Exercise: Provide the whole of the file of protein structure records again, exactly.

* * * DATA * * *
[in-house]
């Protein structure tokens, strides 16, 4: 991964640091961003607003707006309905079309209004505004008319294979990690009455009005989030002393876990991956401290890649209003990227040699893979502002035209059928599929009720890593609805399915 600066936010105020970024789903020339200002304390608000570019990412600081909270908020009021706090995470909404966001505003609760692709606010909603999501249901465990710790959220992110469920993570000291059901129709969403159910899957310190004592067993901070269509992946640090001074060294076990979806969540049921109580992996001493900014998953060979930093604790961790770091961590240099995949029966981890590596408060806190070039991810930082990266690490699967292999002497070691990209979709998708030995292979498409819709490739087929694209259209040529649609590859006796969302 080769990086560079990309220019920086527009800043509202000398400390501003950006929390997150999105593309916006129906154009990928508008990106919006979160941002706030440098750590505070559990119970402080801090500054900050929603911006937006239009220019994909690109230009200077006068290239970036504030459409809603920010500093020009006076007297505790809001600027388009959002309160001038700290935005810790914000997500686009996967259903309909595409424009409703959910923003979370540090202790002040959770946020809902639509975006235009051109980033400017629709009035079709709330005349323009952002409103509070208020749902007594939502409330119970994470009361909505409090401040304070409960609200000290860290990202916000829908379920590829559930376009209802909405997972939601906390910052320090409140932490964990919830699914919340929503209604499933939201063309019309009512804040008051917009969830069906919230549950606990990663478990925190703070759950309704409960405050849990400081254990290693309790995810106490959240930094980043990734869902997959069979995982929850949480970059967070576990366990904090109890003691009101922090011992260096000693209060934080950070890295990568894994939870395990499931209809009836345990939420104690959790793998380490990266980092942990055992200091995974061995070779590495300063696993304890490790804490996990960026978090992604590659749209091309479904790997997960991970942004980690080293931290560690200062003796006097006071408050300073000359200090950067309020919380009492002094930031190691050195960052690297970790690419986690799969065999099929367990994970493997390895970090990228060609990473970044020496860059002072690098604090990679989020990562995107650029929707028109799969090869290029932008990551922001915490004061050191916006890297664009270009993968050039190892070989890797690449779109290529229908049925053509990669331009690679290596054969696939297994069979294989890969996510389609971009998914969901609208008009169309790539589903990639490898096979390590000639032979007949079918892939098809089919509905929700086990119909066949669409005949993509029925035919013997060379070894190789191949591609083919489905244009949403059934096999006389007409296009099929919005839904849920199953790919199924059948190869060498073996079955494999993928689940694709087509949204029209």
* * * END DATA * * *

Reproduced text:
[in-house]
């Protein structure tokens, strides 16, 4: 991964640091961003607003707006309905079309209004505004008319294979990690009455009005989030002393876990991956401290890649209003990227040699893979502002035209059928599929009720890593609805399915 600066936010105020970024789903020339200002304390608000570019990412600081909270908020009021706090995470909404966001505003609760692709606010909603999501249901465990710790959220992110469920993570000291059901129709969403159910899957310190004592067993901070269509992946640090001074060294076990979806969540049921109580992996001493900014998953060979930093604790961790770091961590240099995949029966981890590596408060806190070039991810930082990266690490699967292999002497070691990209979709998708030995292979498409819709490739087929694209259209040529649609590859006796969302 080769990086560079990309220019920086527009800043509202000398400390501003950006929390997150999105593309916006129906154009990928508008990106919006979160941002706030440098750590505070559990119970402080801090500054900050929603911006937006239009220019994909690109230009200077006068290239970036504030459409809603920010500093020009006076007297505790809001600027388009959002309160001038700290935005810790914000997500686009996967259903309909595409424009409703959910923003979370540090202790002040959770946020809902639509975006235009051109980033400017629709009035079709709330005349323009952002409103509070208020749902007594939502409330119970994470009361909505409090401040304070409960609200000290860290990202916000829908379920590829559930376009209802909405997972939601906390910052320090409140932490964990919830699914919340929503209604499933939201063309019309009512804040008051917009969830069906919230549950606990990663478990925190703070759950309704409960405050849990400081254990290693309790995810106490959240930094980043990734869902997959069979995982929850949480970059967070576990366990904090109890003691009101922090011992260096000693209060934080950070890295990568894994939870395990499931209809009836345990939420104690959790793998380490990266980092942990055992200091995974061995070779590495300063696993304890490790804490996990960026978090992604590659749209091309479904790997997960991970942004980690080293931290560690200062003796006097006071408050300073000359200090950067309020919380009492002094930031190691050195960052690297970790690419986690799969065999099929367990994970493997390895970090990228060609990473970044020496860059002072690098604090990679989020990562995107650029929707028109799969090869290029932008990551922001915490004061050191916006890297664009270009993968050039190892070989890797690449779109290529229908049925053509990669331009690679290596054969696939297994069979294989890969996510389609971009998914969901609208008009169309790539589903990639490898096979390590000639032979007949079918892939098809089919509905929700086990119909066949669409005949993509029925035919013997060379070894190789191949591609083919489905244009949403059934096999006389007409296009099929919005839904849920199953790919199924059948190869060498073996079955494999993928689940694709087509949204029209």